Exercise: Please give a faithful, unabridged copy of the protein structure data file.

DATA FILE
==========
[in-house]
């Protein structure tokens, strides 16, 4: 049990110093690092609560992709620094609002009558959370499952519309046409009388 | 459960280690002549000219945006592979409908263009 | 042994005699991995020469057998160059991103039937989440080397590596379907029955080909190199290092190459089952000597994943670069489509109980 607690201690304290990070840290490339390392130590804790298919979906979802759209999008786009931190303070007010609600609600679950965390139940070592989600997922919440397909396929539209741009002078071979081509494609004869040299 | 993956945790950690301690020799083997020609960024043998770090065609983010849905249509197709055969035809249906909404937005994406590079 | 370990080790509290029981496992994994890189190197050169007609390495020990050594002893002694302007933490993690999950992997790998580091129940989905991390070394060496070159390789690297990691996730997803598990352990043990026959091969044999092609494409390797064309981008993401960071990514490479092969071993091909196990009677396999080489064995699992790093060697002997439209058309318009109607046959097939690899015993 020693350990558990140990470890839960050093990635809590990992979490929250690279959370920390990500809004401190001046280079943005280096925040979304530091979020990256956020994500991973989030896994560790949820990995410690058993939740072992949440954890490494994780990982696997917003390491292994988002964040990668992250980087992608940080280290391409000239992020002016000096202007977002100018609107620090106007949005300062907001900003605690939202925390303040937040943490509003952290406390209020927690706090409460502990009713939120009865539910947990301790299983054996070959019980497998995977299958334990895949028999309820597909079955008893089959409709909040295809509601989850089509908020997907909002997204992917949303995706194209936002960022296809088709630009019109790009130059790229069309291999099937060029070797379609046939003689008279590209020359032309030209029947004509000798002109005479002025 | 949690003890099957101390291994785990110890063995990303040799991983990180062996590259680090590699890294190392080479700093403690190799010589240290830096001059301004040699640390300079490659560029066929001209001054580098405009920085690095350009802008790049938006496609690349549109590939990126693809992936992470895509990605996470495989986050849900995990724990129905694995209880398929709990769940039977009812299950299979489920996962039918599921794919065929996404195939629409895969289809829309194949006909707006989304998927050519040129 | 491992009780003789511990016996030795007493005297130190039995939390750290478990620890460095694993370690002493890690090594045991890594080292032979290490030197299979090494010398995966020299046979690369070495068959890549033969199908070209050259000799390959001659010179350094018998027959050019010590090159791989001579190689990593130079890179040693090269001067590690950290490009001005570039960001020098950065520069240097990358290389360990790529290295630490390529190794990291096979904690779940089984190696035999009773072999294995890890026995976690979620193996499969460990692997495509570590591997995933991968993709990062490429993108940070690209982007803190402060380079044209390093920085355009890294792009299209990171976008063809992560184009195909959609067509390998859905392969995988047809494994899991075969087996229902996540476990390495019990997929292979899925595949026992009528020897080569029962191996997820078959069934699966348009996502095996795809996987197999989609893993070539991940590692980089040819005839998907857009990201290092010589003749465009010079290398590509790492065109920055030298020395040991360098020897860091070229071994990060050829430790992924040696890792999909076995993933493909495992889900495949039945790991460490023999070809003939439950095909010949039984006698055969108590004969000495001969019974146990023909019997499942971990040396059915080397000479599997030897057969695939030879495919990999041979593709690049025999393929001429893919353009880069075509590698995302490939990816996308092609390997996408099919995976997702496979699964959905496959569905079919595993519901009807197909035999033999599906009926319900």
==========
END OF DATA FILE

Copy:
[in-house]
């Protein structure tokens, strides 16, 4: 049990110093690092609560992709620094609002009558959370499952519309046409009388 | 459960280690002549000219945006592979409908263009 | 042994005699991995020469057998160059991103039937989440080397590596379907029955080909190199290092190459089952000597994943670069489509109980 607690201690304290990070840290490339390392130590804790298919979906979802759209999008786009931190303070007010609600609600679950965390139940070592989600997922919440397909396929539209741009002078071979081509494609004869040299 | 993956945790950690301690020799083997020609960024043998770090065609983010849905249509197709055969035809249906909404937005994406590079 | 370990080790509290029981496992994994890189190197050169007609390495020990050594002893002694302007933490993690999950992997790998580091129940989905991390070394060496070159390789690297990691996730997803598990352990043990026959091969044999092609494409390797064309981008993401960071990514490479092969071993091909196990009677396999080489064995699992790093060697002997439209058309318009109607046959097939690899015993 020693350990558990140990470890839960050093990635809590990992979490929250690279959370920390990500809004401190001046280079943005280096925040979304530091979020990256956020994500991973989030896994560790949820990995410690058993939740072992949440954890490494994780990982696997917003390491292994988002964040990668992250980087992608940080280290391409000239992020002016000096202007977002100018609107620090106007949005300062907001900003605690939202925390303040937040943490509003952290406390209020927690706090409460502990009713939120009865539910947990301790299983054996070959019980497998995977299958334990895949028999309820597909079955008893089959409709909040295809509601989850089509908020997907909002997204992917949303995706194209936002960022296809088709630009019109790009130059790229069309291999099937060029070797379609046939003689008279590209020359032309030209029947004509000798002109005479002025 | 949690003890099957101390291994785990110890063995990303040799991983990180062996590259680090590699890294190392080479700093403690190799010589240290830096001059301004040699640390300079490659560029066929001209001054580098405009920085690095350009802008790049938006496609690349549109590939990126693809992936992470895509990605996470495989986050849900995990724990129905694995209880398929709990769940039977009812299950299979489920996962039918599921794919065929996404195939629409895969289809829309194949006909707006989304998927050519040129 | 491992009780003789511990016996030795007493005297130190039995939390750290478990620890460095694993370690002493890690090594045991890594080292032979290490030197299979090494010398995966020299046979690369070495068959890549033969199908070209050259000799390959001659010179350094018998027959050019010590090159791989001579190689990593130079890179040693090269001067590690950290490009001005570039960001020098950065520069240097990358290389360990790529290295630490390529190794990291096979904690779940089984190696035999009773072999294995890890026995976690979620193996499969460990692997495509570590591997995933991968993709990062490429993108940070690209982007803190402060380079044209390093920085355009890294792009299209990171976008063809992560184009195909959609067509390998859905392969995988047809494994899991075969087996229902996540476990390495019990997929292979899925595949026992009528020897080569029962191996997820078959069934699966348009996502095996795809996987197999989609893993070539991940590692980089040819005839998907857009990201290092010589003749465009010079290398590509790492065109920055030298020395040991360098020897860091070229071994990060050829430790992924040696890792999909076995993933493909495992889900495949039945790991460490023999070809003939439950095909010949039984006698055969108590004969000495001969019974146990023909019997499942971990040396059915080397000479599997030897057969695939030879495919990999041979593709690049025999393929001429893919353009880069075509590698995302490939990816996308092609390997996408099919995976997702496979699964959905496959569905079919595993519901009807197909035999033999599906009926319900």